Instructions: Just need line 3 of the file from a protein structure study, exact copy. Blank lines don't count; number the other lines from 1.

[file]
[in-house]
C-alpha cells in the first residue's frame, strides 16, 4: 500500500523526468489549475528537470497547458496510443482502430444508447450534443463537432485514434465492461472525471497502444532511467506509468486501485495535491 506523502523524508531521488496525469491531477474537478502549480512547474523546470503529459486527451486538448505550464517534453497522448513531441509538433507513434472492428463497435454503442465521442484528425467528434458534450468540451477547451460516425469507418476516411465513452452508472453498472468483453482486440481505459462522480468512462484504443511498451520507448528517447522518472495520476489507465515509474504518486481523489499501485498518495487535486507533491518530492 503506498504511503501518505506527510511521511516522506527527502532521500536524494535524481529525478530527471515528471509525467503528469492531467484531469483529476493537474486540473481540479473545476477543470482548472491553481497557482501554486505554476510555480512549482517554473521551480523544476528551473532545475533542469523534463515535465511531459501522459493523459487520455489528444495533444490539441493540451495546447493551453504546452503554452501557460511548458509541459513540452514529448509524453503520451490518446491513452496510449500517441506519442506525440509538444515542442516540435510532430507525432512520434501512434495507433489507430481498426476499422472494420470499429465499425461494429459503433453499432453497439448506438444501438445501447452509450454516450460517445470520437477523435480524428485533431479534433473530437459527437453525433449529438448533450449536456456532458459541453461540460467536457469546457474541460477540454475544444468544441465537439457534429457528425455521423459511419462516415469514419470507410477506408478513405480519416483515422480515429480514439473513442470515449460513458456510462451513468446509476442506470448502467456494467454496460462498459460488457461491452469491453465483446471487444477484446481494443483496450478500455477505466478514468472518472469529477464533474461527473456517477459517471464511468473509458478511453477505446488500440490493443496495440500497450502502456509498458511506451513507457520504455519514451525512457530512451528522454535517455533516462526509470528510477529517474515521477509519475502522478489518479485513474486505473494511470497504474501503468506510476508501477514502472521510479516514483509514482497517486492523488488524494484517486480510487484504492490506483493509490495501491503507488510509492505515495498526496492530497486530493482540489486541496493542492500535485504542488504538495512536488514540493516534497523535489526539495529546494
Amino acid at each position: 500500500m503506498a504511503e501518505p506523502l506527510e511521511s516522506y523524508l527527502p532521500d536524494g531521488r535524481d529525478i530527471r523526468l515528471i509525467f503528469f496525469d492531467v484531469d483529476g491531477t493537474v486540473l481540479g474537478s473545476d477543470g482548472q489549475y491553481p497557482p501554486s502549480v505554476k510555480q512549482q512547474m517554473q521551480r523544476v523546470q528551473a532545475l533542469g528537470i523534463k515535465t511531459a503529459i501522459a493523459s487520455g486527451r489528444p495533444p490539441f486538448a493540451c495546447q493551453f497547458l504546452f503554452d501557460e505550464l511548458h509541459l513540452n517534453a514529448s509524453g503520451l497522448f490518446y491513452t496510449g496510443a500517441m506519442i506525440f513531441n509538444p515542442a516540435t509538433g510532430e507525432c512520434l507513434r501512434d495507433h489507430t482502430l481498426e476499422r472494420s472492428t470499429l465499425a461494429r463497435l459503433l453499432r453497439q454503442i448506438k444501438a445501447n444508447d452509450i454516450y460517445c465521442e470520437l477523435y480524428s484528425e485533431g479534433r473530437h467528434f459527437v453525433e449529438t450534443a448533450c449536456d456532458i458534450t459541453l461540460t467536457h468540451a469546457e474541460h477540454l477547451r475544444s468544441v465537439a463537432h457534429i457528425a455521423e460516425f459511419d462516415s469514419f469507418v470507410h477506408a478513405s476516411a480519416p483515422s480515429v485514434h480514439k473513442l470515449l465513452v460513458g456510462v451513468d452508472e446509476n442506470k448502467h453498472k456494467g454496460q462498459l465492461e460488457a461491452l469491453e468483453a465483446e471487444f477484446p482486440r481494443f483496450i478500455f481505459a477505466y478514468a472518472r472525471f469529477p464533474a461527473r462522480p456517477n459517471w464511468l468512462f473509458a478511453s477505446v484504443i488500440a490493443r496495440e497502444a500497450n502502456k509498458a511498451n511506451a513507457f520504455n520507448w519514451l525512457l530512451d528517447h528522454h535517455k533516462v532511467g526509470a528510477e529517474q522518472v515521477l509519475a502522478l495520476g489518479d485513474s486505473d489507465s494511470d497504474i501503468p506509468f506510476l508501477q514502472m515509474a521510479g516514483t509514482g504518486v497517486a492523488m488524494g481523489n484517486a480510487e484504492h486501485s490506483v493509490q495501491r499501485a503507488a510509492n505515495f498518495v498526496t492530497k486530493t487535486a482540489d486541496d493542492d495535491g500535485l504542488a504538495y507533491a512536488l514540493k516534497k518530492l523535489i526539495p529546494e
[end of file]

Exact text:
Amino acid at each position: 500500500m503506498a504511503e501518505p506523502l506527510e511521511s516522506y523524508l527527502p532521500d536524494g531521488r535524481d529525478i530527471r523526468l515528471i509525467f503528469f496525469d492531467v484531469d483529476g491531477t493537474v486540473l481540479g474537478s473545476d477543470g482548472q489549475y491553481p497557482p501554486s502549480v505554476k510555480q512549482q512547474m517554473q521551480r523544476v523546470q528551473a532545475l533542469g528537470i523534463k515535465t511531459a503529459i501522459a493523459s487520455g486527451r489528444p495533444p490539441f486538448a493540451c495546447q493551453f497547458l504546452f503554452d501557460e505550464l511548458h509541459l513540452n517534453a514529448s509524453g503520451l497522448f490518446y491513452t496510449g496510443a500517441m506519442i506525440f513531441n509538444p515542442a516540435t509538433g510532430e507525432c512520434l507513434r501512434d495507433h489507430t482502430l481498426e476499422r472494420s472492428t470499429l465499425a461494429r463497435l459503433l453499432r453497439q454503442i448506438k444501438a445501447n444508447d452509450i454516450y460517445c465521442e470520437l477523435y480524428s484528425e485533431g479534433r473530437h467528434f459527437v453525433e449529438t450534443a448533450c449536456d456532458i458534450t459541453l461540460t467536457h468540451a469546457e474541460h477540454l477547451r475544444s468544441v465537439a463537432h457534429i457528425a455521423e460516425f459511419d462516415s469514419f469507418v470507410h477506408a478513405s476516411a480519416p483515422s480515429v485514434h480514439k473513442l470515449l465513452v460513458g456510462v451513468d452508472e446509476n442506470k448502467h453498472k456494467g454496460q462498459l465492461e460488457a461491452l469491453e468483453a465483446e471487444f477484446p482486440r481494443f483496450i478500455f481505459a477505466y478514468a472518472r472525471f469529477p464533474a461527473r462522480p456517477n459517471w464511468l468512462f473509458a478511453s477505446v484504443i488500440a490493443r496495440e497502444a500497450n502502456k509498458a511498451n511506451a513507457f520504455n520507448w519514451l525512457l530512451d528517447h528522454h535517455k533516462v532511467g526509470a528510477e529517474q522518472v515521477l509519475a502522478l495520476g489518479d485513474s486505473d489507465s494511470d497504474i501503468p506509468f506510476l508501477q514502472m515509474a521510479g516514483t509514482g504518486v497517486a492523488m488524494g481523489n484517486a480510487e484504492h486501485s490506483v493509490q495501491r499501485a503507488a510509492n505515495f498518495v498526496t492530497k486530493t487535486a482540489d486541496d493542492d495535491g500535485l504542488a504538495y507533491a512536488l514540493k516534497k518530492l523535489i526539495p529546494e